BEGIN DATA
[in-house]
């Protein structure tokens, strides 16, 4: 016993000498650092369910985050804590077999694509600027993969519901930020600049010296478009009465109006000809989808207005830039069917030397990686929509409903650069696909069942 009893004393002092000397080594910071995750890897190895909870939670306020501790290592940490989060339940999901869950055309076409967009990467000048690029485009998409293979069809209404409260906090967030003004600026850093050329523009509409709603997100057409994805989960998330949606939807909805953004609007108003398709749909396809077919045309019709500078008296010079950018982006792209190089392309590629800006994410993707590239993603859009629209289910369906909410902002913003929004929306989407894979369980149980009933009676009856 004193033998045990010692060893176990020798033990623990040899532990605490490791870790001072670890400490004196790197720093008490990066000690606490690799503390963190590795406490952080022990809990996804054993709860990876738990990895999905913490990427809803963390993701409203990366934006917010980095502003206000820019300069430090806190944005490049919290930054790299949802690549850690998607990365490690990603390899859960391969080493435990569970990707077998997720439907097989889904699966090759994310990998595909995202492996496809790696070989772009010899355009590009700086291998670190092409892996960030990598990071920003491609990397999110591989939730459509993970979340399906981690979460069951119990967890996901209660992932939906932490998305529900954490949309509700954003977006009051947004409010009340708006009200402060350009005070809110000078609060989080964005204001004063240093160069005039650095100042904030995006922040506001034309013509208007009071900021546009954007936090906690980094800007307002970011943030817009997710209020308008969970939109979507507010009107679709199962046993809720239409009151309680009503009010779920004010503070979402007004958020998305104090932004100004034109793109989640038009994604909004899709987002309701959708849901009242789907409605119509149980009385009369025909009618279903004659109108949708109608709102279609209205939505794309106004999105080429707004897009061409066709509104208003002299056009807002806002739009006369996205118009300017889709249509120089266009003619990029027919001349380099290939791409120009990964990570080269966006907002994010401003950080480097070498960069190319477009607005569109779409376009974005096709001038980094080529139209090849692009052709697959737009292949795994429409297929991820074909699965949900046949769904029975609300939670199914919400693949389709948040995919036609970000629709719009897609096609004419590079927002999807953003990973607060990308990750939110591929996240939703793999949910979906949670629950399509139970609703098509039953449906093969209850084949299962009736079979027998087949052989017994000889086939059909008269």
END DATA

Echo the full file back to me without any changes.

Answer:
[in-house]
């Protein structure tokens, strides 16, 4: 016993000498650092369910985050804590077999694509600027993969519901930020600049010296478009009465109006000809989808207005830039069917030397990686929509409903650069696909069942 009893004393002092000397080594910071995750890897190895909870939670306020501790290592940490989060339940999901869950055309076409967009990467000048690029485009998409293979069809209404409260906090967030003004600026850093050329523009509409709603997100057409994805989960998330949606939807909805953004609007108003398709749909396809077919045309019709500078008296010079950018982006792209190089392309590629800006994410993707590239993603859009629209289910369906909410902002913003929004929306989407894979369980149980009933009676009856 004193033998045990010692060893176990020798033990623990040899532990605490490791870790001072670890400490004196790197720093008490990066000690606490690799503390963190590795406490952080022990809990996804054993709860990876738990990895999905913490990427809803963390993701409203990366934006917010980095502003206000820019300069430090806190944005490049919290930054790299949802690549850690998607990365490690990603390899859960391969080493435990569970990707077998997720439907097989889904699966090759994310990998595909995202492996496809790696070989772009010899355009590009700086291998670190092409892996960030990598990071920003491609990397999110591989939730459509993970979340399906981690979460069951119990967890996901209660992932939906932490998305529900954490949309509700954003977006009051947004409010009340708006009200402060350009005070809110000078609060989080964005204001004063240093160069005039650095100042904030995006922040506001034309013509208007009071900021546009954007936090906690980094800007307002970011943030817009997710209020308008969970939109979507507010009107679709199962046993809720239409009151309680009503009010779920004010503070979402007004958020998305104090932004100004034109793109989640038009994604909004899709987002309701959708849901009242789907409605119509149980009385009369025909009618279903004659109108949708109608709102279609209205939505794309106004999105080429707004897009061409066709509104208003002299056009807002806002739009006369996205118009300017889709249509120089266009003619990029027919001349380099290939791409120009990964990570080269966006907002994010401003950080480097070498960069190319477009607005569109779409376009974005096709001038980094080529139209090849692009052709697959737009292949795994429409297929991820074909699965949900046949769904029975609300939670199914919400693949389709948040995919036609970000629709719009897609096609004419590079927002999807953003990973607060990308990750939110591929996240939703793999949910979906949670629950399509139970609703098509039953449906093969209850084949299962009736079979027998087949052989017994000889086939059909008269």